Namibia, one of the SADC countries whose leaders sought asylum in Zambia during the liberation struggle, two years ago recognized Kaunda’s relentless effort in bringing peace to that country like the old adage, “Every good turn deserves another”.

Zimbabwe also honoured Kaunda among other African nationalists at its 25thindependence anniversary.

Zimbabwe honoured the leaders of the Frontline States for their immense contribution to the liberation of the country and the region as a whole.    As part of its silver jubilee celebrations, Zimbabwe awarded the regional heroes the Royal Order of Munhumutapa, which is the highest national honour.

The first chairperson of the frontline states, the late Mwalimu Julius Nyerere of Tanzania was honoured for his “exceptional accomplishments as the luminary and conscience of African nationalism”.

The citation said he was “the fulcrum of liberation efforts in the region for his outstanding contribution to Zimbabwe’s liberation struggle against colonialism and all its tentacles.”

The late Chief Seretse Khama of Botswana was recognised for his “exceptional commitment to the eradication of colonial domination, unyielding dedication to Pan-African ideas and sterling contribution to Zimbabwe’s liberation struggle and the pursuit of justice and equality”.

Zambia’s founding president Kaunda, the only leader among the five who are still alive, was honoured for his “exceptional strength of resolve, selfless dedication, revolutionary leadership and outstanding contribution during Zimbabwe’s long and arduous struggle for equality, justice and self-determination.”

Unaware of what Namibia had in mind, Kaunda could not help but shed tears when he received a furnished Windhoek house worth R13 million from the Namibian government.

The gesture was in appreciation for all that he did and sacrificed for the sake of that country’s freedom.

According to Namibian media reports, at the official handover of the house, Namibia’s President, Hifikepunye Pohamba described Kaunda a true Pan-Africanist in deed and in spirit.

“We are here to officially handover this house to His Excellency Kenneth Kaunda as a token of our deep gratitude and appreciation for what he has done for Africa in general and for Namibia in particular.

“This is simply to say to you, Your Excellency, that Namibia is your second home and you are always welcome,” President Pohamba said while thanking Kaunda for his personal contribution and that of his country towards liberation efforts on the continent, especially the SADC states.

Zambian people, President Pohamba added, went beyond their national interests, and hosted African national liberation movements, immediately after Zambia’s independence in 1964.

Zambia embraced and extended hospitality to many exiled citizens of Southern Rhodesia (now Zimbabwe), South Africa, Angola, Mozambique and Namibia at great cost.

“This led to many sacrifices in the form of lost human lives and destruction of the economic infrastructure as a result of acts of military aggression and destabilisation by the apartheid regime of South Africa and the colonial forces of Southern Rhodesia.”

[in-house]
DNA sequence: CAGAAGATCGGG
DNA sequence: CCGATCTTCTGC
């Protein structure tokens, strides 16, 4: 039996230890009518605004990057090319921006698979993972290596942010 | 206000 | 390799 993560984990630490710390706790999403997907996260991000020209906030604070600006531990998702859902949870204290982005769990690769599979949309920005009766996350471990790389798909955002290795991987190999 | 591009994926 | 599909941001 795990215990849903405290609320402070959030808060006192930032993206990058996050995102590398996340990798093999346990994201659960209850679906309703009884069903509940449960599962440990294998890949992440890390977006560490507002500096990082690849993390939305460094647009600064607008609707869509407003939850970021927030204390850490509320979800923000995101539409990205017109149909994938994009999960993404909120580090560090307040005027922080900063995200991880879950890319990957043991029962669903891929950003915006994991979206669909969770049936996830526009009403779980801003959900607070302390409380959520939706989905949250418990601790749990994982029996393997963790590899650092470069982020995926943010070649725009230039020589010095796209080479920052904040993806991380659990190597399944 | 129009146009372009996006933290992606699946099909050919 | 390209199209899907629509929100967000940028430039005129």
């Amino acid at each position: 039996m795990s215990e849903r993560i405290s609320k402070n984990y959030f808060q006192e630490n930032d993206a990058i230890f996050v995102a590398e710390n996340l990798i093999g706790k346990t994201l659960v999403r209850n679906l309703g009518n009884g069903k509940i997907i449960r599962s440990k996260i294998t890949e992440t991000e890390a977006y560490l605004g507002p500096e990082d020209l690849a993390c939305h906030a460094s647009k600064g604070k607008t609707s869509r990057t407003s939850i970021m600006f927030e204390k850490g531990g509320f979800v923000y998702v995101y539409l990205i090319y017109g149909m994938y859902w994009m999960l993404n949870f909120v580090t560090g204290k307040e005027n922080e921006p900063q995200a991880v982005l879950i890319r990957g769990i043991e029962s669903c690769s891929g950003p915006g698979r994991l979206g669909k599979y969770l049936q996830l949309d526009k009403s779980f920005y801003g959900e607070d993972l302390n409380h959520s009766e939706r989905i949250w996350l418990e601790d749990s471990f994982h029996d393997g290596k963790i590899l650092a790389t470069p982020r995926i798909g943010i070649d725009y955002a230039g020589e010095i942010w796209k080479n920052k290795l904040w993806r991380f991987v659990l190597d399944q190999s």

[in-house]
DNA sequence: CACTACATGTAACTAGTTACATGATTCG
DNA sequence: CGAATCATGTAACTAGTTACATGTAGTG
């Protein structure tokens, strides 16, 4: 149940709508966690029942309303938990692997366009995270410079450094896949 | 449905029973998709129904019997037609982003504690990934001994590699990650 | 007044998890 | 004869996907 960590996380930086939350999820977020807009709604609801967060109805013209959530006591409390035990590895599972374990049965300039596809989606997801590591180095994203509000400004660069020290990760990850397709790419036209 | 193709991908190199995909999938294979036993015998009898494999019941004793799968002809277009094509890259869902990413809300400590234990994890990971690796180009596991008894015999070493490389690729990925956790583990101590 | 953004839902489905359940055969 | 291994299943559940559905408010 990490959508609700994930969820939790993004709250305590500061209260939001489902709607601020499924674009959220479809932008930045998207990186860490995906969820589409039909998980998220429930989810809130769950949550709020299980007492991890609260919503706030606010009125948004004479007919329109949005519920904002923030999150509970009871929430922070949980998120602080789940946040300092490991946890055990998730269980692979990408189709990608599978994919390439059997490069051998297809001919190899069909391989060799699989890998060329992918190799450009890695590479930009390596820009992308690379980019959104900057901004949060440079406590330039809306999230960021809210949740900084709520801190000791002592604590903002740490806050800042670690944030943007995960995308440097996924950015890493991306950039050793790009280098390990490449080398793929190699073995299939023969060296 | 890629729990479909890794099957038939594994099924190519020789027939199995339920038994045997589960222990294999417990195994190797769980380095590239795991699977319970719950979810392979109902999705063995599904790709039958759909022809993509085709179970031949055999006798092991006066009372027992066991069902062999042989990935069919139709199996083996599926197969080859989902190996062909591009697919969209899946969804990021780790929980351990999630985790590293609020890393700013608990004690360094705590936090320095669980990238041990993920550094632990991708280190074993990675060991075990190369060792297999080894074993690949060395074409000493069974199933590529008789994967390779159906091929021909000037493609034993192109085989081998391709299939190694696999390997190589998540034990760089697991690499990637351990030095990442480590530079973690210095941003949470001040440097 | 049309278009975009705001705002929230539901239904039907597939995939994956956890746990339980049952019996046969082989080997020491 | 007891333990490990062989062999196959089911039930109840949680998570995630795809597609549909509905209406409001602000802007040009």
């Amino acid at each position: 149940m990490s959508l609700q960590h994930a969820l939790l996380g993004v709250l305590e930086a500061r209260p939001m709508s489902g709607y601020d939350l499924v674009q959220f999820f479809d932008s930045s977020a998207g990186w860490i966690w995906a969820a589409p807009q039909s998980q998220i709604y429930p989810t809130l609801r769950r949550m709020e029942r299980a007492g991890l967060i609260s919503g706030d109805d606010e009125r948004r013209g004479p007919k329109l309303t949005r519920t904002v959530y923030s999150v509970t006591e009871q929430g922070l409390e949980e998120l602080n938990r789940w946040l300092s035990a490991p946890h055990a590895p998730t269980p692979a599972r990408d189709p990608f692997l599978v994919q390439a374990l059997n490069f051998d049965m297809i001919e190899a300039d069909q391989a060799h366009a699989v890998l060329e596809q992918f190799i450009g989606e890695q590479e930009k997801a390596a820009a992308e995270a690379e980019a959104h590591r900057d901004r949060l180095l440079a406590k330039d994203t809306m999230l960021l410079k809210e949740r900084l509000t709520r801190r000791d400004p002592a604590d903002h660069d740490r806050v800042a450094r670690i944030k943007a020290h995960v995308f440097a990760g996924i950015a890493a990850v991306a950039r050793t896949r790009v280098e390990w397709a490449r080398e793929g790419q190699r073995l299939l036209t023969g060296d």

Namibia benefited immensely from the solidarity of the people of Zambia, he recalls adding;

“We shall never forget that we gained our freedom and independence through the unwavering solidarity and support we got from Zambia and other Frontline States, which provided a rear base to us during the difficult days of our struggle for freedom and independence, and became our home away from home,” he pointed out.

Zambia was not only the home of freedom fighters, but also provided political leadership by availing some of its distinguished sons and daughters such as Rupiah Banda (former president), Guendoline Conny, Paul Lusaka and General Peter Zuse, who served as presidents of the United Nations Council for Namibia, said Pohamba.

Zambia was also home to the UN Commission for Namibia, which extended vital support to exiled Namibians and some of its nationals who died in the struggle are buried in Zambian graves in the country.

President Pohamba added that Zambia equally opened up its universities, colleges and other academic institutions for the education and training of many young Namibians to be ready to serve as administrators and managers of an independent Namibia.

The Founding President and Father of the Namibian Nation, Sam Nujoma and Zambian nationals also witnessed the handing-over ceremony.

To spice up the occasion, the municipality in Windhoek sought to honour Kaunda by renaming Uhland Street after him.

This indeed is a feat that Kaunda will live to remember -perhaps included in his memoirs that some people that he helped find peace – recognised his tireless efforts and sacrifice of his own country and its people to help others.

The renaming ceremony was later done in the presence of Kaunda, Pohamba and Windhoek Mayor Agnes Kafula. At home, hordes of Zambians and other foreign nations have continued singing praises for Kaunda and the untiring role played in liberating SADC and indeed preaching peace to the world even to his own foes for the love of mankind.

President Michael Sata, Zambia’s fifth President, who is also a freedom fighter and worked closely with Kaunda in government, believes the former head of state Kaunda deserves to be bestowed with the honour he deserves.

May 2014